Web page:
Craft & DIY Personal Updates

What Name Would You Give A Heavy-Duty World Touring Bike?

After last week’s rather vocal debate on the ethics of commercialism in adventure, I figured it was time to get firmly back to what we all love: travelling the world on two wheels. (Less talk, more action, and all that.)

Now, as long-term readers will know, I’ve never had any particular fascination with touring bikes themselves. Though I’ve written the odd blog post on the topic, this has mainly been in order to get people here via search engines so that I can talk to them about how getting on a bike and going somewhere is a far better use of their time than endlessly googling touring bikes. (This works pretty well.)

But in the years since I started this blog, I’ve inevitably accumulating a certain amount of wisdom — both from first hand experience on the road in 40+ countries and from literally hundreds of other equally experienced riders — on what it is that distinguishes the ‘ideal’ world travel bicycle from… not just other bikes in general, but other touring bikes too. For not all touring bikes are created equal. Not by a long shot.

(Ironically, my lack of interest in equipment led me to write an entire handbook on choosing gear for cycle touring — the theory being, of course, that by doing so I would never have to answer another question on cycle touring equipment ever again. This has largely worked.)

Since relocating to Bristol earlier this year, I’ve also discovered something else, which is that I actually really enjoy working on bicycles. I enjoy getting my hands dirty. I enjoy the process of taking something that’s falling to pieces and — with just my hands and a selection of basic tools and parts — intuit and experiment with how to bring it back to that state of mechanical equilibrium in which everything just works.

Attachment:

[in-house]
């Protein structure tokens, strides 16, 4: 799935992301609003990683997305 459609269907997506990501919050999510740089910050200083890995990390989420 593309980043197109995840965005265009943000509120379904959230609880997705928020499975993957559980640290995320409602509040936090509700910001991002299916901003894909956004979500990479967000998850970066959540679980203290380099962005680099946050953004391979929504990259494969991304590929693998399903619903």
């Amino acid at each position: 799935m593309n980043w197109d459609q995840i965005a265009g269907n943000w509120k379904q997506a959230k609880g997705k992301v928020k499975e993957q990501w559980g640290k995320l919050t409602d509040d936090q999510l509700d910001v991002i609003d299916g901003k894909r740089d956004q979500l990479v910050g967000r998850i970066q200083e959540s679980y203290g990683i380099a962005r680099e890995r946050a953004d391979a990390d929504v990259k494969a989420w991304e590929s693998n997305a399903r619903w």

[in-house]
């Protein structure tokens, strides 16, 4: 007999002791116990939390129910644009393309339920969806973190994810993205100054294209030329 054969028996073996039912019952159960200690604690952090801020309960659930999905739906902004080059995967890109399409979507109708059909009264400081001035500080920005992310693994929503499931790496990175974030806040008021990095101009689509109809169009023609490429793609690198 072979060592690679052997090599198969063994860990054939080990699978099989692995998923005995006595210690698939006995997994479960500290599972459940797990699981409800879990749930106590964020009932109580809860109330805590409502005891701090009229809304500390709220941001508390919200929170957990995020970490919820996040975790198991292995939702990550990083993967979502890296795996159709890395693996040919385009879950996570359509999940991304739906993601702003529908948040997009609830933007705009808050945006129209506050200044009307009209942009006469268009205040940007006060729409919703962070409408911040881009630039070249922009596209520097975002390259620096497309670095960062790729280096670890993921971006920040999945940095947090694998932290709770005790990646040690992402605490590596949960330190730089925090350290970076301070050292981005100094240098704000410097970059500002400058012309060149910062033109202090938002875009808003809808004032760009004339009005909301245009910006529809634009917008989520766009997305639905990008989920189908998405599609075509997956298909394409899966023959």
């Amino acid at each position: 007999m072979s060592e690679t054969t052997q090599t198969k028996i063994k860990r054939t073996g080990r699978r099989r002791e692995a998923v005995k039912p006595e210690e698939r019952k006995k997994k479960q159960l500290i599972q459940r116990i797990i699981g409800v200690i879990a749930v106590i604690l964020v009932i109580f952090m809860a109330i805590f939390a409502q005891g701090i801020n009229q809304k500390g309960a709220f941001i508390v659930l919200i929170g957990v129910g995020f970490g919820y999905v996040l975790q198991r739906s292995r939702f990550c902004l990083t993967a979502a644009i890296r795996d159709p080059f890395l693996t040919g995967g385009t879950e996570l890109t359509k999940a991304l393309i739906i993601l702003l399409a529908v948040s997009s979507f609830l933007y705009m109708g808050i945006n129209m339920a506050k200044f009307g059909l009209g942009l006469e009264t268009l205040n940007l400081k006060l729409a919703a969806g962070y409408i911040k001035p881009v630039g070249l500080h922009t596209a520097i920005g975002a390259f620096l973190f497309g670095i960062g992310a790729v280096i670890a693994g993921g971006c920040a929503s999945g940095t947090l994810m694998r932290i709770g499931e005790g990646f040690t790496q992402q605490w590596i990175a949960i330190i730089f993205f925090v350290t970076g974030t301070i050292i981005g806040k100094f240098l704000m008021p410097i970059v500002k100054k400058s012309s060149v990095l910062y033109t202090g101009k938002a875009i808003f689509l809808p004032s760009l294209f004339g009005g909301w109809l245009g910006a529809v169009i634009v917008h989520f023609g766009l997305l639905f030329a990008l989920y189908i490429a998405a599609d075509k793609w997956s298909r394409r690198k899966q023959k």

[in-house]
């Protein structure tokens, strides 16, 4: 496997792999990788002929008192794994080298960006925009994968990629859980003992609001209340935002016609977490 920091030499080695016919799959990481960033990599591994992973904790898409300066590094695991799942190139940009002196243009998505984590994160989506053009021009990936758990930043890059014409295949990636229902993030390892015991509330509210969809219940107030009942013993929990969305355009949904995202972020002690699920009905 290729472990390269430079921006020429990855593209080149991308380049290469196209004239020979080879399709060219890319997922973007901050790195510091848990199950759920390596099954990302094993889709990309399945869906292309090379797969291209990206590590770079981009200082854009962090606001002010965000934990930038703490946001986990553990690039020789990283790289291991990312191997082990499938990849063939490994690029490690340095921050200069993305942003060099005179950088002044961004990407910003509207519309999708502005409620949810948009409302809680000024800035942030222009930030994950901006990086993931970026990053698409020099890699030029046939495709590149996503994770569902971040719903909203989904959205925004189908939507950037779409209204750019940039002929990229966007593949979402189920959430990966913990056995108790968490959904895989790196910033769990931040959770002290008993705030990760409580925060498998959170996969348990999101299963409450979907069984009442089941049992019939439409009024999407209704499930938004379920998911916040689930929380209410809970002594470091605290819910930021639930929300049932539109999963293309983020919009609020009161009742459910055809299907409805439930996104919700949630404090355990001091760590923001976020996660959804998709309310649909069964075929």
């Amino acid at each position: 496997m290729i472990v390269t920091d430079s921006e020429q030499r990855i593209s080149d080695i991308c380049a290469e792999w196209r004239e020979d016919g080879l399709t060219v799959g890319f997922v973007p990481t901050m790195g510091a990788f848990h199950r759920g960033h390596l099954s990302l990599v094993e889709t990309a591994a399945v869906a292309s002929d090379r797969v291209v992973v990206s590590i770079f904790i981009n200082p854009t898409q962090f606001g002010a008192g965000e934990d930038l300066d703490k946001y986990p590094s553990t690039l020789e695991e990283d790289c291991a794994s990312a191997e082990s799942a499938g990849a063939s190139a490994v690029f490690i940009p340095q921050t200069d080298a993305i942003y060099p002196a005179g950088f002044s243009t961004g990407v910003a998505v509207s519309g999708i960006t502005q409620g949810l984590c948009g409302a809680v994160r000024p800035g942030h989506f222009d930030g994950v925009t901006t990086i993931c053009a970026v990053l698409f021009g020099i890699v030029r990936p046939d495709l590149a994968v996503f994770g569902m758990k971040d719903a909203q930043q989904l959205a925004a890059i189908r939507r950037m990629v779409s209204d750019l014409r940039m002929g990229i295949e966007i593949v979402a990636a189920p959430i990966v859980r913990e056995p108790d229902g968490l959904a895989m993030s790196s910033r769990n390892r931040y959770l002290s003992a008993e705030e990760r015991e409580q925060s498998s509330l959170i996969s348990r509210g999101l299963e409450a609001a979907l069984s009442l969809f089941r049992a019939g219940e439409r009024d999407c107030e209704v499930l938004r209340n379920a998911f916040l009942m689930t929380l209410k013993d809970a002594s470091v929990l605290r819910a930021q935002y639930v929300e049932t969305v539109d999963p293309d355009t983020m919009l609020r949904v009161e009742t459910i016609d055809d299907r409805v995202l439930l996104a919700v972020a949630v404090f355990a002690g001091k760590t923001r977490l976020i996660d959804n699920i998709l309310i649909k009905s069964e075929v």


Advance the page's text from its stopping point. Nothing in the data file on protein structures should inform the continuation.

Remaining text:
It’s also slightly reminiscent of long-term touring. Everyone who’s done such a tour will know of the evolving mental to-do list of bicycle maintenance jobs. The rear derailleur could do with a tweak on the second sprocket down. There’s too much slack in that barrel adjuster. What’s that tick on the drive-side downstroke — pedal bearing, chainring bolt, bottom bracket or loose shoelace? Without wanting to get too Pirsig, there’s a certain zen to the art of bicycle maintenance.

I’ve rediscovered the simple yet therapeutic nature of bicycle rebuilding by volunteering at the Bristol Bike Project, spending one afternoon a week taking donated rust-heaps that’ve been sitting in people’s garden sheds for god knows how long and making them roadworthy again. These bicycles are often museum pieces. Not a day goes by at the Bike Project when I don’t learn something new about some long-forgotten piece of bicycle engineering technology.